OTS emissaries cap the period of Jewish festivals in communal sukkot that they built all around the world. “To bring the spirit of the holiday from the State of Israel.”
By Reut Hadar – 28 September, 2018 (translated from Hebrew)
Throughout the world, many Jewish people celebrate the Sukkot holiday. OTS emissaries of the Straus-Amiel and Beren-Amiel programs, both veteran and new, are capping the period of the Jewish festivals in communal Sukkot that they built in communities across the globe and are sending us ‘chag sameach‘ blessings from the Diaspora.
Rabbi Nir Koren, the Straus-Amiel emissary to Ecuador, relates that “we held an amazing project here in the community, in which we were able to send people out to help others build their sukkot. One of our congregation members, who owns a number of large factories, donated the schach and truckloads of bamboo for this purpose, and you can now see many beautiful sukkot here.
“As is traditional in Israel, we also held a sukkah contest – which is happening right now,” Koren continues. “Everyone visits the other peoples’ sukkot and it creates an incredible atmosphere. The communal sukkah is huge and gorgeous and also in a great location, so all in all we can pronounce ‘Project Sukkot’ a success.”
Evyatar HaCohen, a Beren-Amiel emissary in Palo Alto, California, says that he and his wife Rachel decided to play “Find the ushpiz – the guest,” in honor of the festival. “We broke up into a number of squads and went on a scavenger hunt according to the traditional ushpizin guests (from Jewish history that we host in our sukkot each year). It’s odd to go to synagogue here in the Diaspora when you are in a festive mood of Yom Tov, and you see all around you people just going about their lives, beginning a new work week, business as usual. The streets are teeming and you ask yourself, how do they not know what’s happening now in the ‘real world?'”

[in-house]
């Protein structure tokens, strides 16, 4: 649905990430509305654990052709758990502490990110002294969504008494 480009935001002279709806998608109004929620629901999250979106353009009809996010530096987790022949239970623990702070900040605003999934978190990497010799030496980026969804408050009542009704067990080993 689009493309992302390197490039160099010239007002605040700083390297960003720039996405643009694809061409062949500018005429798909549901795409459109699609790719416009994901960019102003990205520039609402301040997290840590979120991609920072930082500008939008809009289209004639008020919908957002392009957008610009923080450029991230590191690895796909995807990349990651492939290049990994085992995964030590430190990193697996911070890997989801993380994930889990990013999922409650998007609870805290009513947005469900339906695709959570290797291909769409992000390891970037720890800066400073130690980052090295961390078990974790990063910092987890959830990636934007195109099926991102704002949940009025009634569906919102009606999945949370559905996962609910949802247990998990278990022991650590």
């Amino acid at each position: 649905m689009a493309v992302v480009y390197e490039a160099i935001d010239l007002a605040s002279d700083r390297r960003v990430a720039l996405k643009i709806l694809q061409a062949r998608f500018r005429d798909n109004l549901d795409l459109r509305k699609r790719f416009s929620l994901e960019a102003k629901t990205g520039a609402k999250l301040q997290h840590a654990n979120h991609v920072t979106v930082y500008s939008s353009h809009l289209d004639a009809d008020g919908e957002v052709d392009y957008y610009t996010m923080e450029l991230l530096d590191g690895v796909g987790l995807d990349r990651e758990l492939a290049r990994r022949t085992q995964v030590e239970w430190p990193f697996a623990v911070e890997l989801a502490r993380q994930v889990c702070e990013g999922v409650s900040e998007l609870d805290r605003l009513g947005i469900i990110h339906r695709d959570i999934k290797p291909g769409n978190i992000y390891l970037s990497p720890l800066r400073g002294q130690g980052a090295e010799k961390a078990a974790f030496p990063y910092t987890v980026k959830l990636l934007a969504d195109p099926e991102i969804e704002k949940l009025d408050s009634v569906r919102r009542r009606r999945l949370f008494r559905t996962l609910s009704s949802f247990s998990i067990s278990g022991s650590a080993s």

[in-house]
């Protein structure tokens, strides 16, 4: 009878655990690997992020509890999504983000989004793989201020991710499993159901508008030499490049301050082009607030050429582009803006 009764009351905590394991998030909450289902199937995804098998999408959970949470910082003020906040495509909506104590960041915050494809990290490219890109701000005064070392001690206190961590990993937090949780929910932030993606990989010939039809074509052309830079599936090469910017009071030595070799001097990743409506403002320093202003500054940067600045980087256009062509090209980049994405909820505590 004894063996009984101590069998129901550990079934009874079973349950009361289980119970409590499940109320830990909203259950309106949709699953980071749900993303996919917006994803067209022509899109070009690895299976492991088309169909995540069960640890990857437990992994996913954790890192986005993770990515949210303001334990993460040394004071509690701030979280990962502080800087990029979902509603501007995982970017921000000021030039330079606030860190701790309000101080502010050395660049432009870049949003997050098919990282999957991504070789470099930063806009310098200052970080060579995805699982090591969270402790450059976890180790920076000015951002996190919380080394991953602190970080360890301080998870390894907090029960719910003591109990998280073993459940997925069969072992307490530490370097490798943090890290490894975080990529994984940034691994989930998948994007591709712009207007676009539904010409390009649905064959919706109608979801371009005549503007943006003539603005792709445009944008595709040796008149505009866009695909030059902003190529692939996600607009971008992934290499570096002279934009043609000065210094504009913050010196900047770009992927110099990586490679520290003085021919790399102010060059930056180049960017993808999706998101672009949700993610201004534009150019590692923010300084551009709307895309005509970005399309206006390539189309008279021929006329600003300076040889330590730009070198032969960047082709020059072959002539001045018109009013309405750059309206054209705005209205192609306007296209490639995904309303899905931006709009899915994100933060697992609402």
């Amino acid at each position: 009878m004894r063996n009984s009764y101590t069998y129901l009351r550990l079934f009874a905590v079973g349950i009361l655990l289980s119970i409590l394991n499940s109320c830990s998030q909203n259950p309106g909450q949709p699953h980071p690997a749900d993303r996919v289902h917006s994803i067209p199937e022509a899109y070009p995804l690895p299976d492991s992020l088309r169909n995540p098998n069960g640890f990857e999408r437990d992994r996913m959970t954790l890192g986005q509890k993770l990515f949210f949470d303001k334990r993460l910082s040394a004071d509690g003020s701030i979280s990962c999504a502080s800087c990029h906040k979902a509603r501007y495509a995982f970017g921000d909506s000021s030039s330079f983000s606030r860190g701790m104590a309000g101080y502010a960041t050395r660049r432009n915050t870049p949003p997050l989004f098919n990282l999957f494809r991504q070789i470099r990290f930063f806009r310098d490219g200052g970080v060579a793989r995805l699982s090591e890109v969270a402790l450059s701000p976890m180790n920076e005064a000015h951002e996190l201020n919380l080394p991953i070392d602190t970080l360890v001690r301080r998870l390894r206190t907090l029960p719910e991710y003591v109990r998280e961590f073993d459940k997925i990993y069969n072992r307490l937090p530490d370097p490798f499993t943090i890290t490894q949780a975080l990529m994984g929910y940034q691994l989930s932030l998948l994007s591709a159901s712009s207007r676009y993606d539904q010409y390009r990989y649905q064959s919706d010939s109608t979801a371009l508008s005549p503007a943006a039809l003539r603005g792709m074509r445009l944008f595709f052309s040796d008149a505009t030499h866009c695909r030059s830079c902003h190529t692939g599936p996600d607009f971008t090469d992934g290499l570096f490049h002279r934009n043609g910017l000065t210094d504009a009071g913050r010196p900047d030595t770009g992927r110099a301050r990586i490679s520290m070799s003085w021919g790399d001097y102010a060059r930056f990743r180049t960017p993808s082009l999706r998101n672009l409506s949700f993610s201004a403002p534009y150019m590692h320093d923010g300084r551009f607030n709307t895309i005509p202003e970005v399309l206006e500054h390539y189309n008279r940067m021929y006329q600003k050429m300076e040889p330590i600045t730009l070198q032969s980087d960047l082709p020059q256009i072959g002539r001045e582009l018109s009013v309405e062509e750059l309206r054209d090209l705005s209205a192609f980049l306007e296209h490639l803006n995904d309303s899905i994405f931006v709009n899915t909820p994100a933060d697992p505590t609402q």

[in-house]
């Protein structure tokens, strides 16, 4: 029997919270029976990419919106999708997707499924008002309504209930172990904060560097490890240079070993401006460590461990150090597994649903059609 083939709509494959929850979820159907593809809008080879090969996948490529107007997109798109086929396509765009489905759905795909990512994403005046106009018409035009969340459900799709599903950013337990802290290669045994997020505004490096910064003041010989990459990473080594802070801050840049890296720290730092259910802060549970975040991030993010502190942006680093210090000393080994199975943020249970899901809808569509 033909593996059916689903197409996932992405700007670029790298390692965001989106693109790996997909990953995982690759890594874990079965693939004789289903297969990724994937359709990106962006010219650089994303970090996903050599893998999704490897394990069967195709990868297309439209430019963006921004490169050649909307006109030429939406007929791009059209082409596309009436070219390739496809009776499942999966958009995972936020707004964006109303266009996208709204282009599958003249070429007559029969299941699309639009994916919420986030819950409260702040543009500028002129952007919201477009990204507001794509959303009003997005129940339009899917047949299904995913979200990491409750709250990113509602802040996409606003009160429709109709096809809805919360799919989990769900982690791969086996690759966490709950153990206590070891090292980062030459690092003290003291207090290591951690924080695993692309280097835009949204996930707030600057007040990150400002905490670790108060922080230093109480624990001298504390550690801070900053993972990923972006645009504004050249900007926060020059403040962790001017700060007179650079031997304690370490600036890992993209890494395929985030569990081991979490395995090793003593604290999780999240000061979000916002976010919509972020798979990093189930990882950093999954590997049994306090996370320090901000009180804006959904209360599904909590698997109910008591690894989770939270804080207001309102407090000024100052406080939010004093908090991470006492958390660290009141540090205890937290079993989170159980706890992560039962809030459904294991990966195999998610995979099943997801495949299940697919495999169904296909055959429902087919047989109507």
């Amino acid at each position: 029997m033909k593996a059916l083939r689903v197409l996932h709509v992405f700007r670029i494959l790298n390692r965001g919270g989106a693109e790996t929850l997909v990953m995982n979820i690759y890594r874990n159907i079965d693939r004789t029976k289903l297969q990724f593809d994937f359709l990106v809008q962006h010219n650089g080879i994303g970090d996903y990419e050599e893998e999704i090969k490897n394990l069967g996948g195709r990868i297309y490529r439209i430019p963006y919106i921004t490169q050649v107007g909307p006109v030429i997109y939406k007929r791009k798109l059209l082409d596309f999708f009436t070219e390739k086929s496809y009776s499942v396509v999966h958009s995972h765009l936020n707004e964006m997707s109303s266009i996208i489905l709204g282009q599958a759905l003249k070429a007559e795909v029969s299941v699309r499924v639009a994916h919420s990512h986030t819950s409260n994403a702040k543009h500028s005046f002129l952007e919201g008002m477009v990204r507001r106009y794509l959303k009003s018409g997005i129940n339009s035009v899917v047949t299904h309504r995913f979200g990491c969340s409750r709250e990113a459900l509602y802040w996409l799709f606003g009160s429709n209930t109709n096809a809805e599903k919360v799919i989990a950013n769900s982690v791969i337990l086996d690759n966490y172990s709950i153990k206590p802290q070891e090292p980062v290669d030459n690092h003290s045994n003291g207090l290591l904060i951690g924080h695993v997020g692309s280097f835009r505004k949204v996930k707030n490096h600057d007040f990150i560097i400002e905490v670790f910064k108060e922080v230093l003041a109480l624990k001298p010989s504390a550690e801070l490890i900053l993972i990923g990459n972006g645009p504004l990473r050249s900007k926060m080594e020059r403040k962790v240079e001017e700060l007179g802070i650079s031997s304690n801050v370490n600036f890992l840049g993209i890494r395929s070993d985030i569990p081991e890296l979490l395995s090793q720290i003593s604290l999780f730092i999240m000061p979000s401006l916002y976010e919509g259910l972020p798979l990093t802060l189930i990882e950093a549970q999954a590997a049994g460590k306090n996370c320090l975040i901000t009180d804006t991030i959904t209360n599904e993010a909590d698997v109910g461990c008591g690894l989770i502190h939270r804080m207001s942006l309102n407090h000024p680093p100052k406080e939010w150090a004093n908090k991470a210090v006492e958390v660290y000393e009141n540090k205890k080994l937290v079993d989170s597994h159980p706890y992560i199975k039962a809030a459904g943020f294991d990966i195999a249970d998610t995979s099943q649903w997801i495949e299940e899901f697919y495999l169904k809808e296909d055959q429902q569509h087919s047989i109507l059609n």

Rabbi Eliahu Birnbaum, director of the Beren-Amiel and Straus-Amiel emissary training programs – nicknamed “Rav Olami – rabbi of the world” because of his extensive travels to Jewish communities across the globe, says, “There are many Jewish communities, large and small, all over the world. Our emissaries go to them – whether to take up permanent positions in the community or for short visits throughout the course of the year, in order to assist them in marking the festivals and bring with them the spirit of the State of Israel.
“The emissaries serve across the Jewish world out of a sense of mission and dedication, and based on the principle of concern and responsibility for all members of the Jewish people. I wish a happy New Year to the entire am Yisrael in Israel and in the Diaspora, and hope that we will merit to continue our work on behalf of all of klal Yisrael,” Birnbaum added.
Although OTS has 290 full-time emissaries in the field, a new program called OTS Amiel BaKehila sends three-member delegations seven times a year to 24 small and mid-sized communities across the world – six each in Europe and North America and 12 in Latin America – to unite, excite and connect the community members to their local community and to the State of Israel. The project – an initiative of Israel’s Ministry of Diaspora Affairs – sent a delegation headed Rabbi Boaz Pash to the Polish communities of Warsaw, Lodz and Wroclaw over Sukkot where they met with community members, celebrated Simchat Beit HaShoeva, and held activities for children and adults.